SCOTTSDALE, Ariz. -- The end for VHS may finally be in sight following a study released by In-Stat here earlier this month.
DVD recorders are starting to drive the market for non-computer-connected DVD hardware, according to the study. The market for DVD recorders doubled in size in 2004 and is anticipated to grow 87% by 2009, the report said. In that time, worldwide unit shipments of DVD recorders are expected to increase from 9.4 million to 67.7 million.
"The DVD recorder has places to go," said Michelle Abraham, analyst for the market research firm.
One industry source said the rise of inexpensive DVD recorders could be "the final nail in the coffin of VHS," as they allow consumers to time shift, the last remaining reason for the tape format to exist.
As the market has expanded, the price for DVD recorders has started to drop, which also opens up retail opportunities for the new hardware, Abraham pointed out.
"For some of the retailers, the price coming down [on DVD recorders] will mean, just as with DVD players, that you will see them in more than just your consumer electronics retailer. You might see them in your supermarkets."
It's unlikely the machines would make an appearance as an everyday item in supermarkets, Abraham said, but if the price drops below $100, DVD recorders could be merchandised as a special item in nontraditional retail channels.
Sean Bersell, vice president of government affairs and member communications, Video Software Dealers Association, Encino, Calif., said that based on the patterns the industry saw with DVD players, channel proliferation is possible.
"It is likely that, when the price of DVD recorders falls below $100, a wide variety of retailers will begin offering them." That day, however, is still far in the future, he cautioned.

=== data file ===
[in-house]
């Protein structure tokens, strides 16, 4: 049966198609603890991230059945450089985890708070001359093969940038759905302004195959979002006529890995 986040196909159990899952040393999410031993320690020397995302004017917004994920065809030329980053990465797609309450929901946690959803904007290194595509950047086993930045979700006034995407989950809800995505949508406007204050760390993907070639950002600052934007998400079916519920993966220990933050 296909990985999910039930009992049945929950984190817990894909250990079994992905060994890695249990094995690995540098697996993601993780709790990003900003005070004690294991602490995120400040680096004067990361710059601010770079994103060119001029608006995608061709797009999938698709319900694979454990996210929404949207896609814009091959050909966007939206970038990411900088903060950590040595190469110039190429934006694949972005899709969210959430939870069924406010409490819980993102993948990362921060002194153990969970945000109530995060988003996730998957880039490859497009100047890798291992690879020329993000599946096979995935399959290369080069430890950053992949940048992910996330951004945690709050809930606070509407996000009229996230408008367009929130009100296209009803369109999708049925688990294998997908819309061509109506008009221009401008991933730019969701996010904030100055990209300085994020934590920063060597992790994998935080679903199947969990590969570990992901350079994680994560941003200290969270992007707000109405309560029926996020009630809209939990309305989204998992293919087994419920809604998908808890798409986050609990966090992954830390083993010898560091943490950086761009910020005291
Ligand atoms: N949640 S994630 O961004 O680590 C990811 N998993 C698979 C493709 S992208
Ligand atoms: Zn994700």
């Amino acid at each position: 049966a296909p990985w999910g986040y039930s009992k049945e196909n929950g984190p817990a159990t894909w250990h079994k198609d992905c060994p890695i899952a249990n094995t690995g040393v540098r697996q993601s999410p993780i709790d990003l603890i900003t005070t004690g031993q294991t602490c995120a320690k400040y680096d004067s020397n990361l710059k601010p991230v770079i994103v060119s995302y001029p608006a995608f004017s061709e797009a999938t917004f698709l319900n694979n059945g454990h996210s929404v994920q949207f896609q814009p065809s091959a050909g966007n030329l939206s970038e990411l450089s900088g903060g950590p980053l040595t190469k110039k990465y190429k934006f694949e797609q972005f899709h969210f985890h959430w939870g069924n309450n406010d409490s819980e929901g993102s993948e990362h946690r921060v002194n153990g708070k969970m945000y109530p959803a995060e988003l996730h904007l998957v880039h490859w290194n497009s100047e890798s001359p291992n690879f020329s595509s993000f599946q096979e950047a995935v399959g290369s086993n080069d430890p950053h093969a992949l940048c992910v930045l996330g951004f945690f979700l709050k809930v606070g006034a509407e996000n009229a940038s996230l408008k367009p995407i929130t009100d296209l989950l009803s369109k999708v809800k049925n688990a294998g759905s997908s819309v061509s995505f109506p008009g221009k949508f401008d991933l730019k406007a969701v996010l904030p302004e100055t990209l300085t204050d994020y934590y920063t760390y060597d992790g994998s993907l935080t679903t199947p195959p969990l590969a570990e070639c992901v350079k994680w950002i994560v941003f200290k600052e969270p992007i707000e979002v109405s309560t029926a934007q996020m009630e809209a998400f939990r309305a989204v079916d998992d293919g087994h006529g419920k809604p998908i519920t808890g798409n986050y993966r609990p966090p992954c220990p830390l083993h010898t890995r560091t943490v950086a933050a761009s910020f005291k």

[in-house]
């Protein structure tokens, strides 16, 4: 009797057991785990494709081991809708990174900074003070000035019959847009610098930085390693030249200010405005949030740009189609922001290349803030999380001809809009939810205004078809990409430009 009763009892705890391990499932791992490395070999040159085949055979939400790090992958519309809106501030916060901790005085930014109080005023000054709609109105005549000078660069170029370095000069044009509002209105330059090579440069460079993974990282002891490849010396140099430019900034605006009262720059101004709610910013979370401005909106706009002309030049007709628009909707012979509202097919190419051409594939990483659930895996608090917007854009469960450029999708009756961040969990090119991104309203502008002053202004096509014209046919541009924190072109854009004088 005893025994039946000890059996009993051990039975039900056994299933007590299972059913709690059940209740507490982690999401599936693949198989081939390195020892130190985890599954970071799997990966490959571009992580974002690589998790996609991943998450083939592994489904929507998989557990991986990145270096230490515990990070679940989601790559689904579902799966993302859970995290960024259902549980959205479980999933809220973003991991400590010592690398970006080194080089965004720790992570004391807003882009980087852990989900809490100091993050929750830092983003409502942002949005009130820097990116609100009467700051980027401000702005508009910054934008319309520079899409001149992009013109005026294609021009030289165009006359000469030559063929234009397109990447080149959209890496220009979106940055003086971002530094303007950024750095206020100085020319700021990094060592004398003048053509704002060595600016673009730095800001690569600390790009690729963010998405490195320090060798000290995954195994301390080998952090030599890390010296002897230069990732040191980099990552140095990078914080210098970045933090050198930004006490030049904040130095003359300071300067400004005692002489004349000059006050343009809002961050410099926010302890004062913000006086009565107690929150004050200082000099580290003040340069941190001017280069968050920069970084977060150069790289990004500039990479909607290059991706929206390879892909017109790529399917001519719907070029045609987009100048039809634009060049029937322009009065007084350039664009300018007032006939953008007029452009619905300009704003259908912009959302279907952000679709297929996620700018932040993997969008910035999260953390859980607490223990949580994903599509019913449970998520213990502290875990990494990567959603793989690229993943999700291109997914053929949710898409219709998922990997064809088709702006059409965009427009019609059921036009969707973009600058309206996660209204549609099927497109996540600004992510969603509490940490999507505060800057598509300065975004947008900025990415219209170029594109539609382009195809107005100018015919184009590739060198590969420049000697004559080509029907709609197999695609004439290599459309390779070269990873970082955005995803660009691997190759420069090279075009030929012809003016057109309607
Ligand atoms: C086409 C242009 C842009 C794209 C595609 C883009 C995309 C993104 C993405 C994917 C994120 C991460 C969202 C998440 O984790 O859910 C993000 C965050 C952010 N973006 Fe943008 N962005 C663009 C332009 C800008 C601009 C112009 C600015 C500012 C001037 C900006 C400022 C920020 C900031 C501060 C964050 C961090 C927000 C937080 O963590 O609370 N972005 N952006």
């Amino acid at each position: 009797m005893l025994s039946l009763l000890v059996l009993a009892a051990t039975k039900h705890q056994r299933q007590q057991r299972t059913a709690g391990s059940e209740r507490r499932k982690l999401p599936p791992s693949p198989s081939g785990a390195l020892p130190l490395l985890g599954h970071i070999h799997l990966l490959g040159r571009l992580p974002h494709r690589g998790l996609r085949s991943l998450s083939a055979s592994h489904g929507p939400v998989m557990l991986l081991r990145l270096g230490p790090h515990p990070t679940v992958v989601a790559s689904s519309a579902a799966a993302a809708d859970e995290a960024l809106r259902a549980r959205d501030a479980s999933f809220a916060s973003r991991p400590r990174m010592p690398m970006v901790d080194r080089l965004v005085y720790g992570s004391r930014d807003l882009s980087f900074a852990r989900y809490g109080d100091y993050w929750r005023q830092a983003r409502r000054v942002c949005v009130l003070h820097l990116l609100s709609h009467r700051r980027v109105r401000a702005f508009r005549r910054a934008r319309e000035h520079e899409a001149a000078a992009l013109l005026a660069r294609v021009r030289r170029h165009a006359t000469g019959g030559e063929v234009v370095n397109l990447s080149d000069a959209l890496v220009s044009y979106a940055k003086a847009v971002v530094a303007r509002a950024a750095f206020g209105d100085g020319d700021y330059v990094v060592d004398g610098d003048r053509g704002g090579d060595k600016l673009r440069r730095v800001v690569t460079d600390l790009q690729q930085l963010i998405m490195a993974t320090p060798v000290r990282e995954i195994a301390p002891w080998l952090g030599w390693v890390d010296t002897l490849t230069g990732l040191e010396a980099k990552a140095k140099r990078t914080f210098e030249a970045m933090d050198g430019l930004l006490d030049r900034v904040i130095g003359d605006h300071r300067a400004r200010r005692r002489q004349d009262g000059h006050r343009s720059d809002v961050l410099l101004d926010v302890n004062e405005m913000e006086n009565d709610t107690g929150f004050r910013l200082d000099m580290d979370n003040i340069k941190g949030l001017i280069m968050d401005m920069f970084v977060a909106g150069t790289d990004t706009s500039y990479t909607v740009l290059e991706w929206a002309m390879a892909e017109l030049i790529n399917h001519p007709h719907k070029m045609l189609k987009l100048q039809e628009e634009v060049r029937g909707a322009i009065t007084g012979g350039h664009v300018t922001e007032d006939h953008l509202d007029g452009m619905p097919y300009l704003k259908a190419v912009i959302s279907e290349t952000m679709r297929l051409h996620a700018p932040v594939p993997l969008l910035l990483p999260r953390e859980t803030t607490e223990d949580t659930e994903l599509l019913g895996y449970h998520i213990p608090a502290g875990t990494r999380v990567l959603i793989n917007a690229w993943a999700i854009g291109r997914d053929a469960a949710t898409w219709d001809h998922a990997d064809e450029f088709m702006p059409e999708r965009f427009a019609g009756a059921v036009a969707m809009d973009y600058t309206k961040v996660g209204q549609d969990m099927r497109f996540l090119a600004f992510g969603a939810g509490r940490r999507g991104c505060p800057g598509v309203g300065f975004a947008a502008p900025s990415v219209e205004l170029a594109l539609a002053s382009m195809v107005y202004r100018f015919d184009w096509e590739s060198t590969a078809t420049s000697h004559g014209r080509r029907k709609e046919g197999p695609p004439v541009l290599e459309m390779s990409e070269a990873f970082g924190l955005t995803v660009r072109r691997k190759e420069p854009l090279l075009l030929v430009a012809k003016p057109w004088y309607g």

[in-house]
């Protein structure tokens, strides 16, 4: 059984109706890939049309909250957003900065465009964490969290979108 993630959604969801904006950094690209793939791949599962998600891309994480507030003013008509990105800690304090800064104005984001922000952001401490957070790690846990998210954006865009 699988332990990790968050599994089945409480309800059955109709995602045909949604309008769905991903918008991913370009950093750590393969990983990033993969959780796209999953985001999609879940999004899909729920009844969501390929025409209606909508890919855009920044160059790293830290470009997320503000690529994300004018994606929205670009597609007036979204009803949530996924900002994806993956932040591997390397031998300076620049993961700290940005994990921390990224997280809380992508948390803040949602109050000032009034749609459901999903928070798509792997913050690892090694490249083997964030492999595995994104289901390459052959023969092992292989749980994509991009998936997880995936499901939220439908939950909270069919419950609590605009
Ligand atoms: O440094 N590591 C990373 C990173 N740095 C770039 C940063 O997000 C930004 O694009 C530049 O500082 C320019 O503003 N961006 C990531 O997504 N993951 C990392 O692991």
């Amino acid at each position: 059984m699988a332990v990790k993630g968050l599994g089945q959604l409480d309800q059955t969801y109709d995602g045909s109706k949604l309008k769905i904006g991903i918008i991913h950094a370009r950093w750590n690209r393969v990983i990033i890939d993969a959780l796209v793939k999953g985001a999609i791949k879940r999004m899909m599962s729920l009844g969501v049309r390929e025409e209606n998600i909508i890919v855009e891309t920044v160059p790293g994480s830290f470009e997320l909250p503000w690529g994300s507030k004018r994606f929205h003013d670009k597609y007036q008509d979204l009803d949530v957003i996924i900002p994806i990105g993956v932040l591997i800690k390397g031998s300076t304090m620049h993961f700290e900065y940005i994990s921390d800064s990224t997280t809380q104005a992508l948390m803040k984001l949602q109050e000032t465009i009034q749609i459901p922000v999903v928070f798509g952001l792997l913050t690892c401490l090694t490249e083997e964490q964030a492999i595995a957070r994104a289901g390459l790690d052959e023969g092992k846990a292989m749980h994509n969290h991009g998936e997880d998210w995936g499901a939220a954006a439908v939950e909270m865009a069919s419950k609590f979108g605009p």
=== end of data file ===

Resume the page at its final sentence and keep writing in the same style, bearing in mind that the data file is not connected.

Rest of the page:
He also noted that consumers do not appear to be as concerned with recording programming as in the past. "Regardless of DVD recorders, VHS is approaching the end of its run as a medium for pre-recorded movies," he said. Last year, only 6% of video sales revenue and 29% of video rental revenue came from VHS, he said. So far in 2005, VHS rental represents less than 20% of the rental revenue, he added. "Interestingly, the displacement of VHS by DVD occurred even though most households did not, and still do not, have the ability to record television programs on DVD. This suggests that recordability, or the lack thereof, has little impact on the packaged home video market," Bersell said.
Abraham said the impact of the DVD recorders on other channels is probably "more a 2006" concern. In the short term, however, consumers have demonstrated interest in the new machines.
An online survey conducted by In-Stat last fall showed 12% of respondents said they planned to buy a DVD recorder in the next six months, and 20% planned to buy one in six months to a year from the survey date, Abraham said.